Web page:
I just deactivated my Facebook account. No, I don’t want a medal. No, I’m not doing it because it’s the in-thing, or because of SOPA, or because of Timelines. I’m doing it because Facebook’s reason for existence will eventually undermine it – and I want to save myself from that.
These days everyone’s comparing Google+ to Facebook, and naturally there are arguments for both sides. As it turns out, I’m sticking with Google+. And this is why.
Facebook and Google had very similar origins – students who were interested in building websites to do cool stuff. But there was one fundamental difference – Facebook was built to make it easier for people to share. Google was built to index all the world’s information, and make it easily accessible.
Fast forward to 2011. Facebook is embroiled in a scandal with almost every new feature release. They’ve lost the trust of thousands of users (a drop in the ocean compared to their 700 million+ userbase). On the flip side, Facebook has made it easier for people to share, and has done some good in the world (see: Arab Spring).
The newest feature release – Timeline – continues on in that trend. Making it easier for people to share their life story. But in this, Facebook shows up a fatal flaw in their comprehension of the human condition – not everyone wants their histories shared.
Lord knows I’ve done some embarrassing things in my life. So have you, and everyone else in the world. People grow, mature, and change – and they don’t always like who they’ve been. The stories about this are plenty – people losing their careers over stuff unearthed on Facebook. There will only be more of that with Timeline’s release, which (if not filtered properly) could effectively let anyone peer back into your past.
On one level, it’s extremely honest, and I sometimes find myself wishing we lived in a society that overlooked big, personal blunders – drunk texts, car crashes, accidental children. Sadly, we don’t. I can only imagine the horror some people will go through when Timeline exposes something about their past that they wanted to keep hidden – in much the same was as Google Buzz’ incredibly botched launch reconnected people that should have stayed separated.
On Facebook, you are the story. Your life, your photos, history, tags, friends, notes, all of it. It’s a single, streamlined view into who you are as a person, and that’s where it will fail. People, fundamentally, are not that interesting.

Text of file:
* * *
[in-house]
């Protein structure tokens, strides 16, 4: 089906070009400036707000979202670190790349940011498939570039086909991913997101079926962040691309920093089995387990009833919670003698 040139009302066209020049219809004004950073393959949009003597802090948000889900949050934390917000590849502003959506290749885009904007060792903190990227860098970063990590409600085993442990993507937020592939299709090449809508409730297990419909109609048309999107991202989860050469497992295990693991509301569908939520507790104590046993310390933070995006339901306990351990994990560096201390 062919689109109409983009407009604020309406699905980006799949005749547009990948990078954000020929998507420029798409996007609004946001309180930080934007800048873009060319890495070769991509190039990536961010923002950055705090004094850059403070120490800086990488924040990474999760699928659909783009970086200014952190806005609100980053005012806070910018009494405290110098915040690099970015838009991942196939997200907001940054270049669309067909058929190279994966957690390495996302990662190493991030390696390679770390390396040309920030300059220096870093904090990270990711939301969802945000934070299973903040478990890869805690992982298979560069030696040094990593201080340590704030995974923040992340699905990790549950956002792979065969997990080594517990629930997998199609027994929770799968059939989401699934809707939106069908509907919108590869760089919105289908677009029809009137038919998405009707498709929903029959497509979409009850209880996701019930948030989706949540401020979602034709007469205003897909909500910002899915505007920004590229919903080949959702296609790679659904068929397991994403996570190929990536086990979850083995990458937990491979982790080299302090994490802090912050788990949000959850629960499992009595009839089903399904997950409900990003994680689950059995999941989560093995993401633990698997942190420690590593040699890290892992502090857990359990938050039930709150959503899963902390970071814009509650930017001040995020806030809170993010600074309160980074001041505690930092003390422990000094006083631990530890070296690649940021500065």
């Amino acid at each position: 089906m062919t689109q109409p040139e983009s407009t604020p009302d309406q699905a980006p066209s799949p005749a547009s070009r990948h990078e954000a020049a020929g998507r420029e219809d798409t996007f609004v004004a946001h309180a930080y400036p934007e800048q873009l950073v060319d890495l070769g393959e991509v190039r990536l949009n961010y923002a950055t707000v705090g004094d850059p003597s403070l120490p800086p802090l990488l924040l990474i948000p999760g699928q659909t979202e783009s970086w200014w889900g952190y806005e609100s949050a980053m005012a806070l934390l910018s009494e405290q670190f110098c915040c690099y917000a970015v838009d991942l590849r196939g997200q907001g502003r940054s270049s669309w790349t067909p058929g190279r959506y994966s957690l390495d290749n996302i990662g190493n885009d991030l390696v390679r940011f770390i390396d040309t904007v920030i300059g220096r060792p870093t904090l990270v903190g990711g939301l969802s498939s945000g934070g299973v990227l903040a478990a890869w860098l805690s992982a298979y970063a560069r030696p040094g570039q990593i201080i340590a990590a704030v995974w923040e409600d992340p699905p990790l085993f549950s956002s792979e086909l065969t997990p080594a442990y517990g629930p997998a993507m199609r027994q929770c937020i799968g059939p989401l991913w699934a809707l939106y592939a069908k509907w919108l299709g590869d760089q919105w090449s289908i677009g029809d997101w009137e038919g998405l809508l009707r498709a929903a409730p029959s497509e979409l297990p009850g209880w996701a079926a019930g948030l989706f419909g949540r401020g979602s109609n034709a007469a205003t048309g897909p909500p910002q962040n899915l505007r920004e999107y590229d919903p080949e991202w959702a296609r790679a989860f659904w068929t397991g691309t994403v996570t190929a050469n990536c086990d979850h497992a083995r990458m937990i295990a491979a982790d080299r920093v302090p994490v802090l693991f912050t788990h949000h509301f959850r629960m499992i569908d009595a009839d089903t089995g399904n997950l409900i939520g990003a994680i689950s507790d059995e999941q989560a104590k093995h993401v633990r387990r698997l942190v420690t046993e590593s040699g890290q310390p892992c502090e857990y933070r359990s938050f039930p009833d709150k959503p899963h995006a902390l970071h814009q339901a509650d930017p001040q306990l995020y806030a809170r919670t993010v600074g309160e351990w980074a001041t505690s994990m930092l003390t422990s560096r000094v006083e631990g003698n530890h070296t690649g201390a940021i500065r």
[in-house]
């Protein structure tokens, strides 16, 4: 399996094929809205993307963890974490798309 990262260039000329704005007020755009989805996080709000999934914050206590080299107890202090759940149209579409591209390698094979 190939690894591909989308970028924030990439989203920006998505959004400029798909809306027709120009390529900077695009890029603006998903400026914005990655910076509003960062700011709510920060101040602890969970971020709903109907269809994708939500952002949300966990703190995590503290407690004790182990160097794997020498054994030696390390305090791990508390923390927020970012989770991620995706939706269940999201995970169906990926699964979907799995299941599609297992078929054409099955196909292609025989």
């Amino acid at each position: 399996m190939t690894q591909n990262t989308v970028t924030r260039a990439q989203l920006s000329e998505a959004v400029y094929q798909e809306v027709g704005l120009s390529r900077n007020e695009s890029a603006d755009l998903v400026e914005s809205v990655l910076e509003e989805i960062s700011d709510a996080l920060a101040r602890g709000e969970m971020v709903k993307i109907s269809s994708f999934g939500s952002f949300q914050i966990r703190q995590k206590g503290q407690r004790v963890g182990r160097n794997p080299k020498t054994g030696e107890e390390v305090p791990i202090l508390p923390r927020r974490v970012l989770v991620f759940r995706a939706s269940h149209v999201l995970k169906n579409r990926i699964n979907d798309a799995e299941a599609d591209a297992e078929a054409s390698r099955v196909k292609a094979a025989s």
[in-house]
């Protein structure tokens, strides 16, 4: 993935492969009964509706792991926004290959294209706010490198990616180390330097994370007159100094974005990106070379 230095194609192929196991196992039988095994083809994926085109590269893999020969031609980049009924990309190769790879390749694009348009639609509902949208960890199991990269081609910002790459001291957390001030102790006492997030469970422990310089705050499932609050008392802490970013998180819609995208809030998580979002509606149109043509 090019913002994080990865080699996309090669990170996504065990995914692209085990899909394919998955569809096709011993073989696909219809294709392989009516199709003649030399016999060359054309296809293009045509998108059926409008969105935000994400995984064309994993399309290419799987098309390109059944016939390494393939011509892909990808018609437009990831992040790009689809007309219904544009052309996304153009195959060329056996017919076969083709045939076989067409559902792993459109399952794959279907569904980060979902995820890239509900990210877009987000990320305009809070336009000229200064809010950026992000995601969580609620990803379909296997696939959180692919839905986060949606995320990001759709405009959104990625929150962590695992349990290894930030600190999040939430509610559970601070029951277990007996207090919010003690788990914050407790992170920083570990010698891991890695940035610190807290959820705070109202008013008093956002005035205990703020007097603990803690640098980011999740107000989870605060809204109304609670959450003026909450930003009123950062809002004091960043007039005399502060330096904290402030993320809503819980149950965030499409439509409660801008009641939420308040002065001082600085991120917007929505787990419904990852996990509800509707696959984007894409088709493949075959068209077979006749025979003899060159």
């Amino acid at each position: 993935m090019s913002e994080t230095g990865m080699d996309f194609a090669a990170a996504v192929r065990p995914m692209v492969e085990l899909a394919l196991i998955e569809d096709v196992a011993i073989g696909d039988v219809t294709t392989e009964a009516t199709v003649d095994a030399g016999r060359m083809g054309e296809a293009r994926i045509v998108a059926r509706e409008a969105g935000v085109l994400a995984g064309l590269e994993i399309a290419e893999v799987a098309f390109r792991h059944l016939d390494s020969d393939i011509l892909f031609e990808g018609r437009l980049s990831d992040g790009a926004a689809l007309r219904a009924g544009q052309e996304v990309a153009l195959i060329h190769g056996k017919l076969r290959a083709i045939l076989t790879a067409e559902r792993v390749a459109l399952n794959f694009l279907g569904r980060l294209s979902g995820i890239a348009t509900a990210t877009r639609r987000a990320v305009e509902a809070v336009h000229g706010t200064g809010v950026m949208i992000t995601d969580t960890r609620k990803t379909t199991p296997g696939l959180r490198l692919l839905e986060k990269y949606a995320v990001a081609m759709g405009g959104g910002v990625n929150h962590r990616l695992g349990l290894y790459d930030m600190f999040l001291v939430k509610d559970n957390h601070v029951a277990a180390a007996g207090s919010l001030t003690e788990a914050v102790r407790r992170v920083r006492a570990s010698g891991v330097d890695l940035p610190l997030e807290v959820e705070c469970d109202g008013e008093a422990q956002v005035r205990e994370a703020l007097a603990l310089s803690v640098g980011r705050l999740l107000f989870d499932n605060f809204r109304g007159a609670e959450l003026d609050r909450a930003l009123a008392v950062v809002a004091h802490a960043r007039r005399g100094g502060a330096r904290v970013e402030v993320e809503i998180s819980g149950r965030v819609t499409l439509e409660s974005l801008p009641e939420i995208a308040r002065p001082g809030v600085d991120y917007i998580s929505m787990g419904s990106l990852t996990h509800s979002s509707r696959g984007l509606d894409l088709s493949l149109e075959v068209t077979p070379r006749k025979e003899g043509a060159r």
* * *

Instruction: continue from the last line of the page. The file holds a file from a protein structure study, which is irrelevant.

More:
It’s what they create that’s interesting. It’s what they do with their lives – that’s what really inspires and motivates us. I’m reminded of a saying, been around for ages, and I found it via Hugh McLeod:
Small people talk about other people.
Average people talk about things.
Great people talk about ideas.
Facebook is for small people. That’s its entire design goal – people, and their stories. Their party photos and apartment leases and new cars and relationships and kids and jobs and retrenchments. Poking and liking and commenting on updates about people’s lives.
Google+, on the other hand, will inevitably beat Facebook for one very important reason – it doesn’t care who you are. It cares about what you DO.
Google+ is designed to give people a place to share interesting things. Either stuff they they create (photography is a massive one right now), or stuff they find online. Though Facebook, you’ll get a steady stream of mundane updates about your friends. Small-people stuff. Through Google+, you’ll get the mindblowing stuff. The things, the ideas, and the people behind them.
That’s the reason I’m staying with Google+. Facebook lets you relive your life and the lives of others – Google+ gives you the chance to create something amazing. Enter into it with the bare minimum about your identity, and build a reputation around what you share – not who you are.
There are other reasons, of course – the seamless integration with their other offerings, creating a one-stop online shop for everything you could possibly care to do on the Internet. The fact that Google’s maintained a positive public image as far as data management is concerned. And the fact that Google, for all its indexing and power, will still let you remain completely anonymous on their platforms.